This is a tale where roleplaying dumb-hillbilly has everyone underestimating his motives. Even in this documentary, the stories Glew tells seem designed to build an image of a wizened grey wizard – but a wizard, nonetheless. In fact, this fantasy led Glew to craft and inhabit a new persona as the namesake “Pez Outlaw” for which he suffered later. Truth be told, a lot of luck was involved. But the fact that he got away with it, even for just a little while, makes for a fascinating window into the collecting world and its mythologies.

SXSW Review: Anavitoria, Bendigo Fletcher, March 19, Central Presbyterian Church

Posted on by Gary in South By Southwest | Leave a comment

20220319 Anavitoria

I go to (and often leave) shows completely unaware of who was playing in an attempt to maximize my ignorance. So naturally, when two 4-ft tall Asian girls squished into the pews for the Anavitoria show carrying sign-boards taller than their wingspan is wide, I thought this might be a K-pop set. Happily, Anavitoria specializes in folk music.

Anavitoria is a multi-Latin Grammy winning duo from Brazil that has been around since 2016. With solid pop sensitivity, graceful fashion, and simple harmonies, their songs are quite catchy. This performance was nominally in support of their latest release, last year’s Cor. But there were many instances of enthusiastic sing-alongs, which built a soothing atmosphere, yet also led me to the conclusion that there must have been many old singles in the mix. While that album has the backing of a variety of instruments, this set was entirely acoustic.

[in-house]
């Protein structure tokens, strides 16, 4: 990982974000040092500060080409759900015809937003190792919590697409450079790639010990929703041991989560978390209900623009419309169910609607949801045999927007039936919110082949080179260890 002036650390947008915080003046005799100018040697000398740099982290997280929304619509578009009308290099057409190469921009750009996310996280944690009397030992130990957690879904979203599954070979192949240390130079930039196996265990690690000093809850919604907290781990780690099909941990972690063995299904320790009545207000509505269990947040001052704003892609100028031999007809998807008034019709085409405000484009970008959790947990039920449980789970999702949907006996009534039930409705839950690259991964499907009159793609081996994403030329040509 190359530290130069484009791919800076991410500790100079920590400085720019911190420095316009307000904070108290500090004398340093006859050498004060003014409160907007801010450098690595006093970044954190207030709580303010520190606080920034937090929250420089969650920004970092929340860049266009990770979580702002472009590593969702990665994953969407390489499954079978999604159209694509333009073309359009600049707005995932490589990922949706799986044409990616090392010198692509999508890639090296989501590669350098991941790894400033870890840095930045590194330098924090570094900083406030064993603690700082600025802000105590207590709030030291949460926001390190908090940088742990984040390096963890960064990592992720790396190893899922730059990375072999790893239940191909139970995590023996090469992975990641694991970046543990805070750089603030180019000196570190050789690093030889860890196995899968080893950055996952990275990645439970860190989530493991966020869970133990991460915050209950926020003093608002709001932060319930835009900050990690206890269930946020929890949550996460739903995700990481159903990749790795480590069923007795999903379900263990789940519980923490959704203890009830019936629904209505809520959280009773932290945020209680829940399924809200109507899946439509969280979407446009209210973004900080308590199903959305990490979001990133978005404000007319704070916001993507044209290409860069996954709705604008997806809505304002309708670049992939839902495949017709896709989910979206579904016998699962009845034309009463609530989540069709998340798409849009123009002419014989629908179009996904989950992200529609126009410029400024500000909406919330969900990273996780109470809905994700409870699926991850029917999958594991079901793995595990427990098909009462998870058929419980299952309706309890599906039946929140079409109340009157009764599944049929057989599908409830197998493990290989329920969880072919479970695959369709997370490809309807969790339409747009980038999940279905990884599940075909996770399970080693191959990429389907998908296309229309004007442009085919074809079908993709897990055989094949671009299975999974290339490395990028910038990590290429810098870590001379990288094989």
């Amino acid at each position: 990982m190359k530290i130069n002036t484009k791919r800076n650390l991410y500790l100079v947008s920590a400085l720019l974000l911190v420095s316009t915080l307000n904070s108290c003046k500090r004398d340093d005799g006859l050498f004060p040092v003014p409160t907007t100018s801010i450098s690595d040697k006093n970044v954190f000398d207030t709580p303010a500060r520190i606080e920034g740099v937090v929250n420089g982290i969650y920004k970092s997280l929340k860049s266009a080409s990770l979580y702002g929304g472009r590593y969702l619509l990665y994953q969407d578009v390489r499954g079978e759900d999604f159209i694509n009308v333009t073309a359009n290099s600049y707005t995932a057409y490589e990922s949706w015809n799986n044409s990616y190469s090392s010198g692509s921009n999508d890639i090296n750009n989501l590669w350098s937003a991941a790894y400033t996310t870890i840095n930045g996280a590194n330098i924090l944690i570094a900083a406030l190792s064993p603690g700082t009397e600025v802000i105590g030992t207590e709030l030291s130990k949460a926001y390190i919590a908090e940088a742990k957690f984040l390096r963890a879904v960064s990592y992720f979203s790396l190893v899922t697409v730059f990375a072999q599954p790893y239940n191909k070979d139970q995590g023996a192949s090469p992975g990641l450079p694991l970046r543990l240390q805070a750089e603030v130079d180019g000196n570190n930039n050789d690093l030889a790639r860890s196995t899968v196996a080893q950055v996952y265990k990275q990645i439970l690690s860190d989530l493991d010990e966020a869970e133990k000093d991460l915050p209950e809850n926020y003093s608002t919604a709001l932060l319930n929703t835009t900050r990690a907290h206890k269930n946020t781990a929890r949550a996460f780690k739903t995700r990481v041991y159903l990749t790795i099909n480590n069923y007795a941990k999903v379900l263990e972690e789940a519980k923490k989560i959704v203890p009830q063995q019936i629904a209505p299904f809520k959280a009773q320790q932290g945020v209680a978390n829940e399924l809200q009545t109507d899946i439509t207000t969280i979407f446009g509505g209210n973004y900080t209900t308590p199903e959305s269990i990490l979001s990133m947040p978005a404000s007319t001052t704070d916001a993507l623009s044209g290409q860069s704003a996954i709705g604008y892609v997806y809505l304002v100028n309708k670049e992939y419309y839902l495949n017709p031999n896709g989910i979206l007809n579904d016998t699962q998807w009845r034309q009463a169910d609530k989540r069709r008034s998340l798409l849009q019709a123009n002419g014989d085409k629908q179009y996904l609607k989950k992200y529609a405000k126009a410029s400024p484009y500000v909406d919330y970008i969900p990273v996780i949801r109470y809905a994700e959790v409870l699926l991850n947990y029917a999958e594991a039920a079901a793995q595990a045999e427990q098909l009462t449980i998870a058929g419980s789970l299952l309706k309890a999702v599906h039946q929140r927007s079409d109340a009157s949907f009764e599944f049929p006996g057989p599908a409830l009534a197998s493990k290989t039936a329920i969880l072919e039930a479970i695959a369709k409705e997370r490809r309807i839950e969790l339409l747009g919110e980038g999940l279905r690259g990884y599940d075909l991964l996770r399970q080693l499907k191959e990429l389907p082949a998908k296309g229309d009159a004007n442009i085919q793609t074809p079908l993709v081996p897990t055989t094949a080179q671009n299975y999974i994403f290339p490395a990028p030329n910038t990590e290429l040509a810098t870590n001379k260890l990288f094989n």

Formosa is the name given to Taiwan when it was “discovered” in 1544 by the Portuguese, but of course I don’t speak a word of it. So when Ana and Vitoria spoke to an enraptured crowd who bursts into laughter or applause from time-to-time, I can only assume that this feel-good concert came with the bonus “CHIT-CHAT ACHIEVED!”

20220319 Bendigo Fletcher

At the other end of the polish spectrum is Bendigo Fletcher from Louisville, Kentucky, looking as if they were tossed from the ass-end of a grain elevator. It was a huge and interesting contrast. While the harmonies and melodies from their latest album Fits of Laughter were just as warm and catchy as Anavitoria’s soft musings, the lyrics were about dogs, responsibilities, and sugar-cooking – perhaps the same content was shared but lost-in-translation?